710 F.2d 790
LIBERTARIAN PARTY OF FLORIDA, an unincorporated association,
Alan Turin, William Marina, Doug Ramsay and Ed
STATE OF FLORIDA, George Firestone, as Secretary of State &
Chief Election Officer of the State of Florida, et
United States Court of Appeals,
July 29, 1983.
Robert W. Smith, Pino, Knox & Smith, P.A., Orlando, Fla., for plaintiffs-appellants.
Kent A. Zaiser, Dept. of Legal Affairs, Civil Div., Tallahassee, Fla., for State of Fla. and Firestone.
Scott E. Wilt, Orlando, Fla., Murray A. Greenberg, First Asst. County Atty., Miami, Fla., David Cardwell, Lakeland, Fla., for Jane Carroll, et al.
Appeal from the United States District Court for the Middle District of Florida.
Before RONEY and KRAVITCH, Circuit Judges, and TUTTLE, Senior Circuit Judge.
RONEY, Circuit Judge:
This is a ballot access case. Plaintiffs sought a declaratory judgment and preliminary injunction alleging that Florida's Election Code, primarily its 3% statewide petition requirement, constitutes an impermissible burden and prior restraint in violation of the first and fourteenth amendments, and invidiously discriminates against them in violation of the equal protection clause of the fourteenth amendment. The district court held the statutes constitutional. On appeal, the plaintiffs contend the district court erred in applying an incorrect level of scrutiny to appraise the challenged statutes, and argue the state has not adopted the least drastic means to regulate ballot access. Applying what appears to be rather settled law, we affirm.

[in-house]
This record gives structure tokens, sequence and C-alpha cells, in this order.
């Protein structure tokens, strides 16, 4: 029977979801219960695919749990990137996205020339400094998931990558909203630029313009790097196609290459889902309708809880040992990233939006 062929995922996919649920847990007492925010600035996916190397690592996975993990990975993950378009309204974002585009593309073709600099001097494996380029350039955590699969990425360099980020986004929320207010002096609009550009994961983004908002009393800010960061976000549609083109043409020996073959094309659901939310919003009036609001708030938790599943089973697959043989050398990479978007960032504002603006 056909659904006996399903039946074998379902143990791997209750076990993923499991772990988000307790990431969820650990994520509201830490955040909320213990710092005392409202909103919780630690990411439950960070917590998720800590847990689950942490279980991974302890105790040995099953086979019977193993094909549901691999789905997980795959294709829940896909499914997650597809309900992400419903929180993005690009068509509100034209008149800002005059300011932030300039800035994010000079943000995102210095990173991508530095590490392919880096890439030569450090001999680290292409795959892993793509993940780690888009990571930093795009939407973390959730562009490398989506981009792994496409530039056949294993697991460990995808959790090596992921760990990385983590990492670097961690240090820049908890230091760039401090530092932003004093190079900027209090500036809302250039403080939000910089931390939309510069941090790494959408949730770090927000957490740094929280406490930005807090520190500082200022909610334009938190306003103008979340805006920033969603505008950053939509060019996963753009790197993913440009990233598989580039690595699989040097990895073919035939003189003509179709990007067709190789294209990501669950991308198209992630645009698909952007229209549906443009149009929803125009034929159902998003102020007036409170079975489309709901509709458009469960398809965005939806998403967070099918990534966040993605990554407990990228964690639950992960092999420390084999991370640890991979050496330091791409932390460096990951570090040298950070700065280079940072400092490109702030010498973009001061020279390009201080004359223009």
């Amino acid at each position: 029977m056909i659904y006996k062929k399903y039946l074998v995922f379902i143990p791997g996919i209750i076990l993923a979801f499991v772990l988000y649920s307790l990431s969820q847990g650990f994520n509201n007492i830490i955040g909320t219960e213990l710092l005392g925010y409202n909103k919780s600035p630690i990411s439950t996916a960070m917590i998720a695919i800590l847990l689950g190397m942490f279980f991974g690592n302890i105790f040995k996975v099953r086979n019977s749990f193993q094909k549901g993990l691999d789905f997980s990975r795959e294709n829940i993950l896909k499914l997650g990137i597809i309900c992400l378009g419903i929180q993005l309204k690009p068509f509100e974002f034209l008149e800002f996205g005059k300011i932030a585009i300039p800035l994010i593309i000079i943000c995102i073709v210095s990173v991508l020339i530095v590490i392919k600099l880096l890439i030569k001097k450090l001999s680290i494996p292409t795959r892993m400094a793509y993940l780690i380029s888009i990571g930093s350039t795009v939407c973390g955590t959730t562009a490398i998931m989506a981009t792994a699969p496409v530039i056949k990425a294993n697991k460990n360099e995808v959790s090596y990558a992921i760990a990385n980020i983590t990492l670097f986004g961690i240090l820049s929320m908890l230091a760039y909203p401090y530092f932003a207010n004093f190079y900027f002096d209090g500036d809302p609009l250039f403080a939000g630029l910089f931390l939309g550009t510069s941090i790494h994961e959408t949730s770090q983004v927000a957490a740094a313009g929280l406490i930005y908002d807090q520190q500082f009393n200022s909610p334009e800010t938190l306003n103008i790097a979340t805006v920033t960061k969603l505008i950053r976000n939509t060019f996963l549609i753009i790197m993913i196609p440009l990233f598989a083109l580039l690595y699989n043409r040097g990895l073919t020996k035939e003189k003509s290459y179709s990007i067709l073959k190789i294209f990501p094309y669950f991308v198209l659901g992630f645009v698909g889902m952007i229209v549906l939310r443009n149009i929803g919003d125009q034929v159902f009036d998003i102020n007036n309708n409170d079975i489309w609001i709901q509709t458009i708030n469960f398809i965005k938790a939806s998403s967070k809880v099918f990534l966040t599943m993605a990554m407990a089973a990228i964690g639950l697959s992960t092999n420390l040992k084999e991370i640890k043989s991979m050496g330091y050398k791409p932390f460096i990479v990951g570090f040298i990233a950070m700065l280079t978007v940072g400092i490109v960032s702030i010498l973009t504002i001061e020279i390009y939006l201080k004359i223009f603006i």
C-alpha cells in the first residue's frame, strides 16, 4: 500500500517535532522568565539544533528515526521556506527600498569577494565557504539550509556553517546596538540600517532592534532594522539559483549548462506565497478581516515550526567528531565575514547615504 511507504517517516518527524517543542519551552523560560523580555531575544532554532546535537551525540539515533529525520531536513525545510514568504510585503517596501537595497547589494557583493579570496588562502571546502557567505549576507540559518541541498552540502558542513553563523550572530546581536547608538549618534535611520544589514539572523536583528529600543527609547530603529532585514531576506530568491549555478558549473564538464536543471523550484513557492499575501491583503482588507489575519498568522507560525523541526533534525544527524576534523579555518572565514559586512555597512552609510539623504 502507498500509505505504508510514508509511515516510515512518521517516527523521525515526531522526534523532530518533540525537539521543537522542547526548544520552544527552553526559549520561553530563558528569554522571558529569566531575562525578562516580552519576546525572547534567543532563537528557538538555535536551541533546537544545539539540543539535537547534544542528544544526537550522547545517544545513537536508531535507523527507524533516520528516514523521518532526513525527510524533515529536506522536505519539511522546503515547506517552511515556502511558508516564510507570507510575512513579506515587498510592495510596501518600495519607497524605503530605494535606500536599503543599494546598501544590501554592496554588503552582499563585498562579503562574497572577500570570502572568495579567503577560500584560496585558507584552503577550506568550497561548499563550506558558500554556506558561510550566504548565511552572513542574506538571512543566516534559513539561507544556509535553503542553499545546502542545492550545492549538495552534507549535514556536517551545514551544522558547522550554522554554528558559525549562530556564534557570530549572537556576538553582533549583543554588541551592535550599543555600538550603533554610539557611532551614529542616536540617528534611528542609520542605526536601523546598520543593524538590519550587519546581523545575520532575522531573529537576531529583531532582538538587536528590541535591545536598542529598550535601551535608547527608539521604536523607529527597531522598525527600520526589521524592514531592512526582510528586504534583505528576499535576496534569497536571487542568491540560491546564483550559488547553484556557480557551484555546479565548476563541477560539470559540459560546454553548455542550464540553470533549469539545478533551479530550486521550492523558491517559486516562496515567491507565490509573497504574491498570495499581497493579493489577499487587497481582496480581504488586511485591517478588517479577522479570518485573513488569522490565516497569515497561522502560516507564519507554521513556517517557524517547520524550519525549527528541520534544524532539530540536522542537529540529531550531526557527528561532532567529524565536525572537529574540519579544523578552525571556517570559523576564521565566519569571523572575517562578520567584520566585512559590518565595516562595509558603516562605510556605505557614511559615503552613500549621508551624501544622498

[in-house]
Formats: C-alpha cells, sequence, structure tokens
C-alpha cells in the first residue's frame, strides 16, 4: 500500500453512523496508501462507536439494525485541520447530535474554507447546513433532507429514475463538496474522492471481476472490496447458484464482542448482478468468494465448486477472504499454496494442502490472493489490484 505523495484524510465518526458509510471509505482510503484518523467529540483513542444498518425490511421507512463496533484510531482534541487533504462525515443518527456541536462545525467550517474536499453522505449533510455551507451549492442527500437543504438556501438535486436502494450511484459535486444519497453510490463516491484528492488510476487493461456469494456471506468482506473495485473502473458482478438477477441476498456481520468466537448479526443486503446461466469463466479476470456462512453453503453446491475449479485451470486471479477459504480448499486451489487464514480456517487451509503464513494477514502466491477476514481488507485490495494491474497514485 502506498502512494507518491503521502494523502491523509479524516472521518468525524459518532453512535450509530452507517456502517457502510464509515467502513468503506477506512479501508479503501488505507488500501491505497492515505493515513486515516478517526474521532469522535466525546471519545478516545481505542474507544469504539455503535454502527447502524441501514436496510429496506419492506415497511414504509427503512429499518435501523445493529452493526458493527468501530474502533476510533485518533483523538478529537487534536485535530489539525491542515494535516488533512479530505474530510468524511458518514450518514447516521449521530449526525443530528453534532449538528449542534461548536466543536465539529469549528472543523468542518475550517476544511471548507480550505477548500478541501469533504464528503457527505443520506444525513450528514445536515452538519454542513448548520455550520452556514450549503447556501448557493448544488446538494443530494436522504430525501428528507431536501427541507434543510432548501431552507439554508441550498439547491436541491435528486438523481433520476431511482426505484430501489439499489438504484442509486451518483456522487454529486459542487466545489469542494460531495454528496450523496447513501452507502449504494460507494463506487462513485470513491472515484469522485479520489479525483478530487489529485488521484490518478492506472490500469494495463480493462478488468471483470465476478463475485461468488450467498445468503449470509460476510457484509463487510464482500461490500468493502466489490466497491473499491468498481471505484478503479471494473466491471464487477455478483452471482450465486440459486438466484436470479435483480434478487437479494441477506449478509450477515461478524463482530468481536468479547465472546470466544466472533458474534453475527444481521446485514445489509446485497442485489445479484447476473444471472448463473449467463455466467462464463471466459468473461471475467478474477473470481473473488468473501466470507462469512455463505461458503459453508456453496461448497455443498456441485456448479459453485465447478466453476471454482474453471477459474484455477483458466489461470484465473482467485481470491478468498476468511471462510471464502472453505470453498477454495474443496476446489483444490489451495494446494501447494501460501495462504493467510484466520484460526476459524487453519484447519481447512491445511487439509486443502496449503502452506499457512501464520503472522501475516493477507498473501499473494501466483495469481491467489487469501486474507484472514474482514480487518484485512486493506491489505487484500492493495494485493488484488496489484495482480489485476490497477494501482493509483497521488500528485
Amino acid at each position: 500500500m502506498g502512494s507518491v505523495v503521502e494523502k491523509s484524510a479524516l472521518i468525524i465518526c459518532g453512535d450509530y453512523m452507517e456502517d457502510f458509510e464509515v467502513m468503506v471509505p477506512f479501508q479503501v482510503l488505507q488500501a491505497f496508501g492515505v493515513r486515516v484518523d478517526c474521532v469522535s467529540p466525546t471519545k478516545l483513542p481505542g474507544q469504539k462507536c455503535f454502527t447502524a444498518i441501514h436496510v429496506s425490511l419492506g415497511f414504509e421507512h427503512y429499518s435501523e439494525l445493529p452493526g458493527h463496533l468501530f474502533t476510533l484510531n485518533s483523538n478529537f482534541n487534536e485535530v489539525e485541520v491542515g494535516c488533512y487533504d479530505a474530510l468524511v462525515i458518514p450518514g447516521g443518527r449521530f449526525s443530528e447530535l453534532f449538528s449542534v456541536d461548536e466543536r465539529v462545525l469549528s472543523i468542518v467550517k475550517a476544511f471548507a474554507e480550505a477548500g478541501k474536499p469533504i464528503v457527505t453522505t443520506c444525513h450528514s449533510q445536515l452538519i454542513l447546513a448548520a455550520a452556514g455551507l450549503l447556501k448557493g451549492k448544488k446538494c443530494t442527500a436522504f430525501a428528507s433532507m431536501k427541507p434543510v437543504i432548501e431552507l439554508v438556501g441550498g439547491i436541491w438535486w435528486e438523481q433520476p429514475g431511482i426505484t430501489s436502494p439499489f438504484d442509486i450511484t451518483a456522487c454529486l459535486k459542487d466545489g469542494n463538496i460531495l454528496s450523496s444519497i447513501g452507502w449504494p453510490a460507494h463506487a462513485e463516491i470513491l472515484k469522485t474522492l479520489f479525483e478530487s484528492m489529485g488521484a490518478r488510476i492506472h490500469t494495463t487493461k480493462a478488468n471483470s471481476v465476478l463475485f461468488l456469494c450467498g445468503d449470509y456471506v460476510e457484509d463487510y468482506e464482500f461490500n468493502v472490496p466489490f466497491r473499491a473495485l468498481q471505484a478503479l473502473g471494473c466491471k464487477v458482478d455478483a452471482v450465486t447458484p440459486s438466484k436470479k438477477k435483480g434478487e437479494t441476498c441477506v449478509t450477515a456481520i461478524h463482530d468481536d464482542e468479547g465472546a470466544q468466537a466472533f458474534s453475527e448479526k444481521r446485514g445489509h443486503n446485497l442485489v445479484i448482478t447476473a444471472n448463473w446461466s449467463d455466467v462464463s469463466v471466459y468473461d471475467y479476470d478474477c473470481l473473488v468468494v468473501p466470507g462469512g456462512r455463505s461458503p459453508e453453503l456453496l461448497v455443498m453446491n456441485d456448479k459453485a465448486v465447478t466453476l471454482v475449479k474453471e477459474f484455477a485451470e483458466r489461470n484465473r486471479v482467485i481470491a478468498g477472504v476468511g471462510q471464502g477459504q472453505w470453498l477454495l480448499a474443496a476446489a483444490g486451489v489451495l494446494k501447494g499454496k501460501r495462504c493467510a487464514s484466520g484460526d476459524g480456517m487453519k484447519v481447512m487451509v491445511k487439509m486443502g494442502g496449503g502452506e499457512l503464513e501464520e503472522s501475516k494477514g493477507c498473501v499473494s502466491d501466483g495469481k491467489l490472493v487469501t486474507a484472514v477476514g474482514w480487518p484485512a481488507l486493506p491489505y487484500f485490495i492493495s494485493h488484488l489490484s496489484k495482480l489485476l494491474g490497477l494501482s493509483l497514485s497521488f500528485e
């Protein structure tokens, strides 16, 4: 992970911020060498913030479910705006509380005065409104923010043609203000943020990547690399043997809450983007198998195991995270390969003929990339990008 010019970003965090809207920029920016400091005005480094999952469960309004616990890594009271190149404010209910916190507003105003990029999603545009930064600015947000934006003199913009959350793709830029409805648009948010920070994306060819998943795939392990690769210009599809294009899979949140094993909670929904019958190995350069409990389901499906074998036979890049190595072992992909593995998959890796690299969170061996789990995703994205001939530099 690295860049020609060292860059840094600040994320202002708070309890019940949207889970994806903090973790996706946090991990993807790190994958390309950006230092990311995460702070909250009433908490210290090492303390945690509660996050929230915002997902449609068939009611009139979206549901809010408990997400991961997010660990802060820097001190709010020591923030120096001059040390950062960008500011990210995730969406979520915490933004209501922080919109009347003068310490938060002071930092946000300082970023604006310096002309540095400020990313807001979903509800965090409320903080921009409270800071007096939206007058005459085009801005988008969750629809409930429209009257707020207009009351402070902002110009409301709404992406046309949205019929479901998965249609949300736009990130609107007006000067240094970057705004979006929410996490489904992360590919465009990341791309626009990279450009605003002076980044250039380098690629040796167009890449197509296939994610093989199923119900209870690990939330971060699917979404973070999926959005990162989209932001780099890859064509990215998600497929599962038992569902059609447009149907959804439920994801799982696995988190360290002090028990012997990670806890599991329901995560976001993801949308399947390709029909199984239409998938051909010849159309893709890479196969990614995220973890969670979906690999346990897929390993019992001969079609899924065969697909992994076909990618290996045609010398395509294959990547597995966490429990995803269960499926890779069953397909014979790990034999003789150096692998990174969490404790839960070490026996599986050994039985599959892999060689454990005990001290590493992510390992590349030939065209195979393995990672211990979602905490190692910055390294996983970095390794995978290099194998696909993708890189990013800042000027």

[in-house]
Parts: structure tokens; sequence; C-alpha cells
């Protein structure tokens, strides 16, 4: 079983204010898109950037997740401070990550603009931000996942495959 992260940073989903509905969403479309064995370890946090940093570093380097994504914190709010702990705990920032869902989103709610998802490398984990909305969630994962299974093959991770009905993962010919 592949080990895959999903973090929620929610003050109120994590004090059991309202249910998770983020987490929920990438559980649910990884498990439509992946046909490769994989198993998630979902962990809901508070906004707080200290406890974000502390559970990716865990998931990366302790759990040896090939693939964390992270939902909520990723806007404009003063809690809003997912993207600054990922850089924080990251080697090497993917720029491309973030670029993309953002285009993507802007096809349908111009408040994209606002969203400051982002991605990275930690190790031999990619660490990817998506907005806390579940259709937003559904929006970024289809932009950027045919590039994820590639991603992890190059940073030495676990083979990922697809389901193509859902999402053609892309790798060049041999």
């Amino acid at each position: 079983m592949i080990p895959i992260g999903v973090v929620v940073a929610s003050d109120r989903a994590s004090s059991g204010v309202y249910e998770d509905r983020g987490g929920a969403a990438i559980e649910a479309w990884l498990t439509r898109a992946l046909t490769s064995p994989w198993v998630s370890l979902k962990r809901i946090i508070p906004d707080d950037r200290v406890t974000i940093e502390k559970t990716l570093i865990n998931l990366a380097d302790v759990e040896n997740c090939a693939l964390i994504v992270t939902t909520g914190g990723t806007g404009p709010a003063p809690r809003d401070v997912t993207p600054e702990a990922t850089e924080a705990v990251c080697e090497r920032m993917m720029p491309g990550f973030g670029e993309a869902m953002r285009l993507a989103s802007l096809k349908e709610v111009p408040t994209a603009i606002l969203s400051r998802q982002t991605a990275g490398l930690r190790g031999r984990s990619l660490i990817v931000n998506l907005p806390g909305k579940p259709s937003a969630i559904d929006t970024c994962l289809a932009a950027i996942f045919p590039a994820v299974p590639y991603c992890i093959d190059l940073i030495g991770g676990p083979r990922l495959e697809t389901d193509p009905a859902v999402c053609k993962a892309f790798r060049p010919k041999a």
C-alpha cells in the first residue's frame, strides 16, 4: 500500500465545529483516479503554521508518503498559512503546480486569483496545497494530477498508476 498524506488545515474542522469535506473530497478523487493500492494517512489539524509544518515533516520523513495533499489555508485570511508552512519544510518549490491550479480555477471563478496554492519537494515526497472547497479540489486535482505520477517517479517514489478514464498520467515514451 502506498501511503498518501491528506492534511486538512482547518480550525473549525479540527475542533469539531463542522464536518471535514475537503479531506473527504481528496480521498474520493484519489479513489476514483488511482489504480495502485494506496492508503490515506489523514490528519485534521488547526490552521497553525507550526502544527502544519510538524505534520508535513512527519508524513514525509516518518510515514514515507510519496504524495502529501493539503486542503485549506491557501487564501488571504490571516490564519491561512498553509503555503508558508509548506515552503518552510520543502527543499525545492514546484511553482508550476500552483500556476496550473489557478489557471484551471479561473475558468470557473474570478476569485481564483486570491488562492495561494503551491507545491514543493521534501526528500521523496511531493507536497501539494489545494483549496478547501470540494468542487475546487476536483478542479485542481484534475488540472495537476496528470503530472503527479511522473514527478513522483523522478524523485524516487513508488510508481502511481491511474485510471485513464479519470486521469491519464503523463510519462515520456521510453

Plaintiffs include the Libertarian Party of Florida (the Party), which qualifies as a minor political party under Florida law, Fla.Stat.Ann. Sec. 97.021(14) (West 1982), and its chairman, Doug Ramsay. Other plaintiffs are party members who ran for public office in the November 1982 elections: Alan Turin, candidate for the state legislature; William Marina, candidate for statewide office; and Ed Clark, candidate for United States President.